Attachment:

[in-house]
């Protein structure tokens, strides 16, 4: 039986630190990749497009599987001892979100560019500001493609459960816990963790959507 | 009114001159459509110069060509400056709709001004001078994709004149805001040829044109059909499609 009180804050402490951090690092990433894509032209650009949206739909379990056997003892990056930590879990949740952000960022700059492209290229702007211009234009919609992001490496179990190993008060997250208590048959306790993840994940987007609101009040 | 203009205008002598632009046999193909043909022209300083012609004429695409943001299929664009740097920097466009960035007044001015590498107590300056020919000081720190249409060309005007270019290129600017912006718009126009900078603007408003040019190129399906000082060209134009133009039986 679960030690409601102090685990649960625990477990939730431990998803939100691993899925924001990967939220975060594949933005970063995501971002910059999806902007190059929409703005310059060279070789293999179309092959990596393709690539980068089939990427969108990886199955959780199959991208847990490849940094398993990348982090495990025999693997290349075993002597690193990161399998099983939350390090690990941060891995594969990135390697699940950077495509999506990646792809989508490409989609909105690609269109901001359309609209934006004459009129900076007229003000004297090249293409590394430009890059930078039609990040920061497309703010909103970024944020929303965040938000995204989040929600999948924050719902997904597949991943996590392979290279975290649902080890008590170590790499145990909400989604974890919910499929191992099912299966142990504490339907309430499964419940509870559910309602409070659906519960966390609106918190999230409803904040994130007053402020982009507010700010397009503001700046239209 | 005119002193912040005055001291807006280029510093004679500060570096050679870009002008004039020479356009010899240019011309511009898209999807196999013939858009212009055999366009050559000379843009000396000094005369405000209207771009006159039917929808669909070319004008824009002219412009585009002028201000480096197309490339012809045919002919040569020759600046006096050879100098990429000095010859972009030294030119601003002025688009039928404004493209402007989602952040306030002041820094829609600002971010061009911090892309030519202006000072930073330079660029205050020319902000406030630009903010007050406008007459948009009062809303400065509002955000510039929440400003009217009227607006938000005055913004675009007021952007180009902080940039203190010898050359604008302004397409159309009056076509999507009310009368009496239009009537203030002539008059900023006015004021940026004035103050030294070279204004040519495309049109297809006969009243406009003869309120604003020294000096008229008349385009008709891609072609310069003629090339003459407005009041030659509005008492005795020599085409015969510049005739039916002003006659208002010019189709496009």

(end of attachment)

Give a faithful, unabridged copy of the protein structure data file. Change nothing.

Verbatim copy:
[in-house]
């Protein structure tokens, strides 16, 4: 039986630190990749497009599987001892979100560019500001493609459960816990963790959507 | 009114001159459509110069060509400056709709001004001078994709004149805001040829044109059909499609 009180804050402490951090690092990433894509032209650009949206739909379990056997003892990056930590879990949740952000960022700059492209290229702007211009234009919609992001490496179990190993008060997250208590048959306790993840994940987007609101009040 | 203009205008002598632009046999193909043909022209300083012609004429695409943001299929664009740097920097466009960035007044001015590498107590300056020919000081720190249409060309005007270019290129600017912006718009126009900078603007408003040019190129399906000082060209134009133009039986 679960030690409601102090685990649960625990477990939730431990998803939100691993899925924001990967939220975060594949933005970063995501971002910059999806902007190059929409703005310059060279070789293999179309092959990596393709690539980068089939990427969108990886199955959780199959991208847990490849940094398993990348982090495990025999693997290349075993002597690193990161399998099983939350390090690990941060891995594969990135390697699940950077495509999506990646792809989508490409989609909105690609269109901001359309609209934006004459009129900076007229003000004297090249293409590394430009890059930078039609990040920061497309703010909103970024944020929303965040938000995204989040929600999948924050719902997904597949991943996590392979290279975290649902080890008590170590790499145990909400989604974890919910499929191992099912299966142990504490339907309430499964419940509870559910309602409070659906519960966390609106918190999230409803904040994130007053402020982009507010700010397009503001700046239209 | 005119002193912040005055001291807006280029510093004679500060570096050679870009002008004039020479356009010899240019011309511009898209999807196999013939858009212009055999366009050559000379843009000396000094005369405000209207771009006159039917929808669909070319004008824009002219412009585009002028201000480096197309490339012809045919002919040569020759600046006096050879100098990429000095010859972009030294030119601003002025688009039928404004493209402007989602952040306030002041820094829609600002971010061009911090892309030519202006000072930073330079660029205050020319902000406030630009903010007050406008007459948009009062809303400065509002955000510039929440400003009217009227607006938000005055913004675009007021952007180009902080940039203190010898050359604008302004397409159309009056076509999507009310009368009496239009009537203030002539008059900023006015004021940026004035103050030294070279204004040519495309049109297809006969009243406009003869309120604003020294000096008229008349385009008709891609072609310069003629090339003459407005009041030659509005008492005795020599085409015969510049005739039916002003006659208002010019189709496009």